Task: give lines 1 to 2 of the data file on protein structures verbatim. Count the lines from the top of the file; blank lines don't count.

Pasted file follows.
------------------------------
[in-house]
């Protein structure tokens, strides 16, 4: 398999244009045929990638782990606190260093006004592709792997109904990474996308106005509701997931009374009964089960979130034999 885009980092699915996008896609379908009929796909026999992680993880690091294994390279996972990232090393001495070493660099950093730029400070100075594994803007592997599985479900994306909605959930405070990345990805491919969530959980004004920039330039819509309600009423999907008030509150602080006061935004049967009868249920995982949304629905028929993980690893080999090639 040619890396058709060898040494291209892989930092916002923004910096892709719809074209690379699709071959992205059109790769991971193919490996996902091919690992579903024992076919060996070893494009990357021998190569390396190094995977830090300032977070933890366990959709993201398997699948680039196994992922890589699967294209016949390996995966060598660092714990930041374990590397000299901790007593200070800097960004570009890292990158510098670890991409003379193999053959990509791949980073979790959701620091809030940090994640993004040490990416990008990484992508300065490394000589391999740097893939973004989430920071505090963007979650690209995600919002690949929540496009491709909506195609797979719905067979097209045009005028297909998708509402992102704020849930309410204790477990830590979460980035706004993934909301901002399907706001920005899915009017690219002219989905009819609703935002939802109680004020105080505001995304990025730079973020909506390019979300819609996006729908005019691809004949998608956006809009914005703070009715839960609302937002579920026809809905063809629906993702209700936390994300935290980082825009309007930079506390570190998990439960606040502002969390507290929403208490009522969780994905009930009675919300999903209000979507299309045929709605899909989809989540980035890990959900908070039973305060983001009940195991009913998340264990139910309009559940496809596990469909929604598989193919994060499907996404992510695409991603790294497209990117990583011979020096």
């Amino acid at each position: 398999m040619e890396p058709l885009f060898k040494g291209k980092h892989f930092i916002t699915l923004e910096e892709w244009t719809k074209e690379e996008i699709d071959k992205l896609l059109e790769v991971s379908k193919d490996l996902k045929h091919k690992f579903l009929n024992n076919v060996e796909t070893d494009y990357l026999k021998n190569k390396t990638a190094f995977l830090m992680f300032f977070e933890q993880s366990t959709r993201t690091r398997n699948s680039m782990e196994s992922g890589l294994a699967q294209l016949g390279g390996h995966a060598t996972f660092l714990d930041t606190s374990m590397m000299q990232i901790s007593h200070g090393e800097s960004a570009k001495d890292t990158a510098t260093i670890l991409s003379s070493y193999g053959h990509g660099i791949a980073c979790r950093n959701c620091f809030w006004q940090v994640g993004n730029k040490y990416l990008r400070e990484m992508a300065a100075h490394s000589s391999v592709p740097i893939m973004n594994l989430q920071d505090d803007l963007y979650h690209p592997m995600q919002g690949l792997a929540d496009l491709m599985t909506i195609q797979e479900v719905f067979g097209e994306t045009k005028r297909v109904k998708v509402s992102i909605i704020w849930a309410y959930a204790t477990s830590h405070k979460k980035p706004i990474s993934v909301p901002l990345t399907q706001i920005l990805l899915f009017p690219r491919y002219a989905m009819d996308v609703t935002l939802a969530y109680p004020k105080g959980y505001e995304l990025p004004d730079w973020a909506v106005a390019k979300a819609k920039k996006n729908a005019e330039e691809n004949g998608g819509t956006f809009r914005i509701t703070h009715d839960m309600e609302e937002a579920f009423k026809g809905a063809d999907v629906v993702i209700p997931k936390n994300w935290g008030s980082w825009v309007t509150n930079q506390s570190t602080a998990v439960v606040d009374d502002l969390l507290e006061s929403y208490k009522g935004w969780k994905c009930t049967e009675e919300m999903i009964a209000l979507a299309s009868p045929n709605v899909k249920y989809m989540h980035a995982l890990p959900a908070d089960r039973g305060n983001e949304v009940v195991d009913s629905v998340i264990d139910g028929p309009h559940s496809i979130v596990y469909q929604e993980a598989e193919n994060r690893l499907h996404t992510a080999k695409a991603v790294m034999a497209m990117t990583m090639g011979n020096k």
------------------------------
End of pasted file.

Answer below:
[in-house]
């Protein structure tokens, strides 16, 4: 398999244009045929990638782990606190260093006004592709792997109904990474996308106005509701997931009374009964089960979130034999 885009980092699915996008896609379908009929796909026999992680993880690091294994390279996972990232090393001495070493660099950093730029400070100075594994803007592997599985479900994306909605959930405070990345990805491919969530959980004004920039330039819509309600009423999907008030509150602080006061935004049967009868249920995982949304629905028929993980690893080999090639 040619890396058709060898040494291209892989930092916002923004910096892709719809074209690379699709071959992205059109790769991971193919490996996902091919690992579903024992076919060996070893494009990357021998190569390396190094995977830090300032977070933890366990959709993201398997699948680039196994992922890589699967294209016949390996995966060598660092714990930041374990590397000299901790007593200070800097960004570009890292990158510098670890991409003379193999053959990509791949980073979790959701620091809030940090994640993004040490990416990008990484992508300065490394000589391999740097893939973004989430920071505090963007979650690209995600919002690949929540496009491709909506195609797979719905067979097209045009005028297909998708509402992102704020849930309410204790477990830590979460980035706004993934909301901002399907706001920005899915009017690219002219989905009819609703935002939802109680004020105080505001995304990025730079973020909506390019979300819609996006729908005019691809004949998608956006809009914005703070009715839960609302937002579920026809809905063809629906993702209700936390994300935290980082825009309007930079506390570190998990439960606040502002969390507290929403208490009522969780994905009930009675919300999903209000979507299309045929709605899909989809989540980035890990959900908070039973305060983001009940195991009913998340264990139910309009559940496809596990469909929604598989193919994060499907996404992510695409991603790294497209990117990583011979020096």